At this, the marine’s posture visibly stiffened, and his right eyebrow reflexively performed an arch to which T’Kirr might have given her approval but for the fact that it was mirrored by his left eyebrow. Then, he allowed himself a long moment to digest what Blackthorne had just told him, and its implications. Yes, he’d casually passed it off as mere sparring, but it still amounted to an invitation to punch him in the face repeatedly. With everything that had passed between them of late, the man couldn’t seriously expect he’d enjoy the activity he’d just described. Clarification was called for, and after quietly clearing his throat, he sought out said clarification in what he hoped wasn’t an audibly strained tone.
“Define ‘fighting edge,’ sir. Are you looking to refresh yourself on how to win in the ring on points, or prepare yourself to face a hypothetical someone who seriously wants to hurt you?”
“A bit of both. I don’t expect you to go easy on me, but a set of rules to bring order to the chaos never hurt when the two combatants aren’t actually mortal enemies.” Ian sat on the edge of the desk and crossed his arms, hoping that last bit held some weight. “Just being in a fight gets the adrenaline going, even if it’s not an actual cutthroat street fight.”
“Oh, adrenaline won’t be a problem, sir.” A frown settled upon his face then; as much as he might find this sudden prospect appealing, McKnight certainly owed it to his CO to make sure he knew exactly what he was dealing with. With that in mind, he pressed on. “But sir…this really may not be a good idea. If you want to train, train, but this might be a job better suited to one of the men under me, like Montrose, or O’Grady. Because the thing is that yeah, I fight clean, I generally use the well-padded training gloves, and we could do this under whatever supervision you like, but none of that changes that you’re still talking about a fight. If we step into that ring, it will be to fight. And I know I may not take a lot of things seriously, but when I fight a man, I don’t kid around.”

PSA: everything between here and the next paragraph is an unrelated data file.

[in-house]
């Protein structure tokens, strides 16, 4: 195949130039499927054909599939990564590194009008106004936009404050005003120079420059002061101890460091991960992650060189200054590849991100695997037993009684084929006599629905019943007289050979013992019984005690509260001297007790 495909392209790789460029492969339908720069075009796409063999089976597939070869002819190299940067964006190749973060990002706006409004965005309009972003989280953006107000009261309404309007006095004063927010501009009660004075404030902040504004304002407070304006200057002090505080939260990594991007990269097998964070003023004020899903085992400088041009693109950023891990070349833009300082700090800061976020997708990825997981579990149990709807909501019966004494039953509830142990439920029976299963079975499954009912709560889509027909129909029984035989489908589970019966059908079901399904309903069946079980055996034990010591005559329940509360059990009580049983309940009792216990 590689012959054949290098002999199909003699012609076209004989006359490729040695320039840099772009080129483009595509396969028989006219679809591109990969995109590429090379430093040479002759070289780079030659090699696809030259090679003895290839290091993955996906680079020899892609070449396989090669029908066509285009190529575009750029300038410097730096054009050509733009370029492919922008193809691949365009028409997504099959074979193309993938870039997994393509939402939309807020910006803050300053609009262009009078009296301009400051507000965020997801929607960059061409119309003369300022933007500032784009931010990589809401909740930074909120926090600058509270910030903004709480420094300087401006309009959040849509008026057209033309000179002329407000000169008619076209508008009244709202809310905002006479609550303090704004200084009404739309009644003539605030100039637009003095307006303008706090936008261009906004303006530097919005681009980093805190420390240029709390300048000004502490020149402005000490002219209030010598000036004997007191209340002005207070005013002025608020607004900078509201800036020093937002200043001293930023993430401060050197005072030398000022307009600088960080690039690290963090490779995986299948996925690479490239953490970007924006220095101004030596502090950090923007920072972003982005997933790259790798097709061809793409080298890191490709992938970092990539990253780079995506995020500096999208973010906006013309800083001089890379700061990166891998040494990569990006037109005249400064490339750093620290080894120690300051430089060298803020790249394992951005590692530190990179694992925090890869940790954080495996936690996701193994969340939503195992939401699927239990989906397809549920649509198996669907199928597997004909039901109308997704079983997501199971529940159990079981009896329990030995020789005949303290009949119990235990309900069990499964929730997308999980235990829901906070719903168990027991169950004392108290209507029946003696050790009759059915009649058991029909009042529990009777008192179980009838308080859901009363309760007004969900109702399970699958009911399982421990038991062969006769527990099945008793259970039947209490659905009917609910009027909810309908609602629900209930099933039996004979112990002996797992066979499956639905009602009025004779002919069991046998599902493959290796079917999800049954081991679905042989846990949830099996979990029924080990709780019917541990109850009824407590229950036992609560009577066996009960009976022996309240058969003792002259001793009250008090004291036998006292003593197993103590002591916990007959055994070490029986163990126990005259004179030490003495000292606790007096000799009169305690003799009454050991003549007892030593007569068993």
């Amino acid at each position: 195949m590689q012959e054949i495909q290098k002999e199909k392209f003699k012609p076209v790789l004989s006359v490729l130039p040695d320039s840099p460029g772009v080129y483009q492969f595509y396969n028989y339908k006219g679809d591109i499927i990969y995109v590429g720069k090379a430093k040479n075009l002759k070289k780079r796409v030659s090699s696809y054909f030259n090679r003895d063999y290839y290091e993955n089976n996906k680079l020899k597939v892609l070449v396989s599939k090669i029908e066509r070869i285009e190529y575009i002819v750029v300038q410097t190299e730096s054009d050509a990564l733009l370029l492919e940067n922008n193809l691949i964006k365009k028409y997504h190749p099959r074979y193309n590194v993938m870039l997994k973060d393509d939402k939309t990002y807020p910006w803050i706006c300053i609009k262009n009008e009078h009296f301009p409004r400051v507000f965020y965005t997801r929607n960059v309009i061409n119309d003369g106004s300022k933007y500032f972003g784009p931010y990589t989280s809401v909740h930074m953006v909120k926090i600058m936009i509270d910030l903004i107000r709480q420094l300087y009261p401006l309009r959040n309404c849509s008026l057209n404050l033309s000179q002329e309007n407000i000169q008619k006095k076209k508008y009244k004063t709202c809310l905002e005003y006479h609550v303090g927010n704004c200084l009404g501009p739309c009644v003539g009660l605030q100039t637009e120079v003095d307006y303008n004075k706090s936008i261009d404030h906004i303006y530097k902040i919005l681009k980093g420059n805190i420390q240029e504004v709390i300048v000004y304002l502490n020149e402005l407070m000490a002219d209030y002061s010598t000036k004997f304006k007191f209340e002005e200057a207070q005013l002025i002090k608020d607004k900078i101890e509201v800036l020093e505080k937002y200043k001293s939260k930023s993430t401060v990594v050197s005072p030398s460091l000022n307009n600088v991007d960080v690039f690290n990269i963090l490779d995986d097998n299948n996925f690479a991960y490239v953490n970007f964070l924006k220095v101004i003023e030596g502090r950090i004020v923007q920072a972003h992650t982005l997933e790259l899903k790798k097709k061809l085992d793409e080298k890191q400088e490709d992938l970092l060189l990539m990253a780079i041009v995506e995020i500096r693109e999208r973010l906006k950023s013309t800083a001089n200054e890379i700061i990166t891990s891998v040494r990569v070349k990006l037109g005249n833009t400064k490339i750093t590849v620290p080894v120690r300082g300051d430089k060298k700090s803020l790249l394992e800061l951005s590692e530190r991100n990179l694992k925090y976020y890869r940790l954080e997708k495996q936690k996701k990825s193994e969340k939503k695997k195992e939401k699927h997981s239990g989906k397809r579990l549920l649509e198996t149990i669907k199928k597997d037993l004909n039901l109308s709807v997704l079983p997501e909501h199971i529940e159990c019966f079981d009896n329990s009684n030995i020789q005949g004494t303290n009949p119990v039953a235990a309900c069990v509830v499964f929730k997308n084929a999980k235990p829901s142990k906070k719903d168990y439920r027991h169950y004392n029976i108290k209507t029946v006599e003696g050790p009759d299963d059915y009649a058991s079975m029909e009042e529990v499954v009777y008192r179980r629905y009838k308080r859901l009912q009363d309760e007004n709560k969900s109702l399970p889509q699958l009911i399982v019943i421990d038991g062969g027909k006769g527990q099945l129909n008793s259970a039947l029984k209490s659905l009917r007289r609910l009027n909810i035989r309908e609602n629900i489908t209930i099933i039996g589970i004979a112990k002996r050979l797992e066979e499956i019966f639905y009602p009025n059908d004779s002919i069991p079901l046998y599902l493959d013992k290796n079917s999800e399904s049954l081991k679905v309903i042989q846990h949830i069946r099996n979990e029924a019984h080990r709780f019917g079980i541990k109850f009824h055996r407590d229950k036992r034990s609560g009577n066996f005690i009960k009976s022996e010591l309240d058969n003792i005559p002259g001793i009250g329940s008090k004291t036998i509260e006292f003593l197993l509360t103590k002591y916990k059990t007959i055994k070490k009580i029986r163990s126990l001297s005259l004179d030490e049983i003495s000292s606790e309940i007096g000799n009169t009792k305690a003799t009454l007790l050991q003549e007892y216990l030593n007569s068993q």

Ian’s reply came without a hint of humor and with a direct look in the eyes. “I know. I wouldn’t have asked you if that wasn’t what I wanted, and it’s certainly what I expect. I’m talking about my fighting edge, not my training edge.”
Fair enough. He’d given warning, and with that duty discharged, the weight of a conscience somewhat troubled at the prospect of cutting loose on a man he knew damn well he held the advantage over seemed to wash off him like the daily grime in the sonic shower. Maybe later, there’d be a place for further guilt. But for now, he saw an opportunity to air his grievances in the most direct and eloquent way he knew, and damned if he wasn’t going to take it. Let Blackthorne worry about what he’d gotten himself into. Returning the look, his expression gradually shifted into a wide smile. A predatory smile. A smile that showed some canines, and expressed his sentiment clear as day. Happy to oblige, sir. Very happy. I am going to pound every trace of that smug sense of entitlement off your goddamn face. You are going to bleed, and God help me, I am going to smile at every drop of blood that hits the mat.
“My duty shift gets off tomorrow at 1600.”